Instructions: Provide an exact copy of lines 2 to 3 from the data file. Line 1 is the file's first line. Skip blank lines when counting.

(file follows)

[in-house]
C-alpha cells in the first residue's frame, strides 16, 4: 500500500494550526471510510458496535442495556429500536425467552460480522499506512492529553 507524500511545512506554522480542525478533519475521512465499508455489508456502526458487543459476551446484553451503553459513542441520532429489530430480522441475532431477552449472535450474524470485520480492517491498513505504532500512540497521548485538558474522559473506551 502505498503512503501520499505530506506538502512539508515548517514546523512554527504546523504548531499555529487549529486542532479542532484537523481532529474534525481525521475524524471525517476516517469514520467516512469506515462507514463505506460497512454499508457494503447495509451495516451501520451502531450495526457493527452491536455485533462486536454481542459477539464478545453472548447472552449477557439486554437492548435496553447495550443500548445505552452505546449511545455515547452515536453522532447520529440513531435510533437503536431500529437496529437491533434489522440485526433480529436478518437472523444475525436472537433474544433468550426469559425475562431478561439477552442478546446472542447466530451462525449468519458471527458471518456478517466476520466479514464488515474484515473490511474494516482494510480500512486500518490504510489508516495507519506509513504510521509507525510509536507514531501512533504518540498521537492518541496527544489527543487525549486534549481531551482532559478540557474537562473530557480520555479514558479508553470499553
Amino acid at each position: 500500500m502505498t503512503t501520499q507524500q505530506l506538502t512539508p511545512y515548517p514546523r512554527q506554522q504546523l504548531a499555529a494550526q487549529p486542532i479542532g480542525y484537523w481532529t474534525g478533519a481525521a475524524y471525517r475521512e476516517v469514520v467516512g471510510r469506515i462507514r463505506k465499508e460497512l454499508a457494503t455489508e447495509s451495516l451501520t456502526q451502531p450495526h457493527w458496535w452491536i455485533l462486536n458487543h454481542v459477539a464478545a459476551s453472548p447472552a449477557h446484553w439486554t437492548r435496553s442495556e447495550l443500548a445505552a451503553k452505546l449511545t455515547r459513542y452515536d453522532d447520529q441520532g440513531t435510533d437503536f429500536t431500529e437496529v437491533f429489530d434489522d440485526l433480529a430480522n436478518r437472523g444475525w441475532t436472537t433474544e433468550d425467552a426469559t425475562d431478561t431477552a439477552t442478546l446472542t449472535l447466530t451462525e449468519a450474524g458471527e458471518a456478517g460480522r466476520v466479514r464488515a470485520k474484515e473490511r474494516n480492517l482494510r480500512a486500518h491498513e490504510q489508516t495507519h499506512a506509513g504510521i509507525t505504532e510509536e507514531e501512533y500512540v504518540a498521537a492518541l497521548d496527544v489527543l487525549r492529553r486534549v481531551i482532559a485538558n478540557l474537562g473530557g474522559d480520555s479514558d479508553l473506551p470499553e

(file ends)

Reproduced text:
C-alpha cells in the first residue's frame, strides 16, 4: 500500500494550526471510510458496535442495556429500536425467552460480522499506512492529553 507524500511545512506554522480542525478533519475521512465499508455489508456502526458487543459476551446484553451503553459513542441520532429489530430480522441475532431477552449472535450474524470485520480492517491498513505504532500512540497521548485538558474522559473506551 502505498503512503501520499505530506506538502512539508515548517514546523512554527504546523504548531499555529487549529486542532479542532484537523481532529474534525481525521475524524471525517476516517469514520467516512469506515462507514463505506460497512454499508457494503447495509451495516451501520451502531450495526457493527452491536455485533462486536454481542459477539464478545453472548447472552449477557439486554437492548435496553447495550443500548445505552452505546449511545455515547452515536453522532447520529440513531435510533437503536431500529437496529437491533434489522440485526433480529436478518437472523444475525436472537433474544433468550426469559425475562431478561439477552442478546446472542447466530451462525449468519458471527458471518456478517466476520466479514464488515474484515473490511474494516482494510480500512486500518490504510489508516495507519506509513504510521509507525510509536507514531501512533504518540498521537492518541496527544489527543487525549486534549481531551482532559478540557474537562473530557480520555479514558479508553470499553
Amino acid at each position: 500500500m502505498t503512503t501520499q507524500q505530506l506538502t512539508p511545512y515548517p514546523r512554527q506554522q504546523l504548531a499555529a494550526q487549529p486542532i479542532g480542525y484537523w481532529t474534525g478533519a481525521a475524524y471525517r475521512e476516517v469514520v467516512g471510510r469506515i462507514r463505506k465499508e460497512l454499508a457494503t455489508e447495509s451495516l451501520t456502526q451502531p450495526h457493527w458496535w452491536i455485533l462486536n458487543h454481542v459477539a464478545a459476551s453472548p447472552a449477557h446484553w439486554t437492548r435496553s442495556e447495550l443500548a445505552a451503553k452505546l449511545t455515547r459513542y452515536d453522532d447520529q441520532g440513531t435510533d437503536f429500536t431500529e437496529v437491533f429489530d434489522d440485526l433480529a430480522n436478518r437472523g444475525w441475532t436472537t433474544e433468550d425467552a426469559t425475562d431478561t431477552a439477552t442478546l446472542t449472535l447466530t451462525e449468519a450474524g458471527e458471518a456478517g460480522r466476520v466479514r464488515a470485520k474484515e473490511r474494516n480492517l482494510r480500512a486500518h491498513e490504510q489508516t495507519h499506512a506509513g504510521i509507525t505504532e510509536e507514531e501512533y500512540v504518540a498521537a492518541l497521548d496527544v489527543l487525549r492529553r486534549v481531551i482532559a485538558n478540557l474537562g473530557g474522559d480520555s479514558d479508553l473506551p470499553e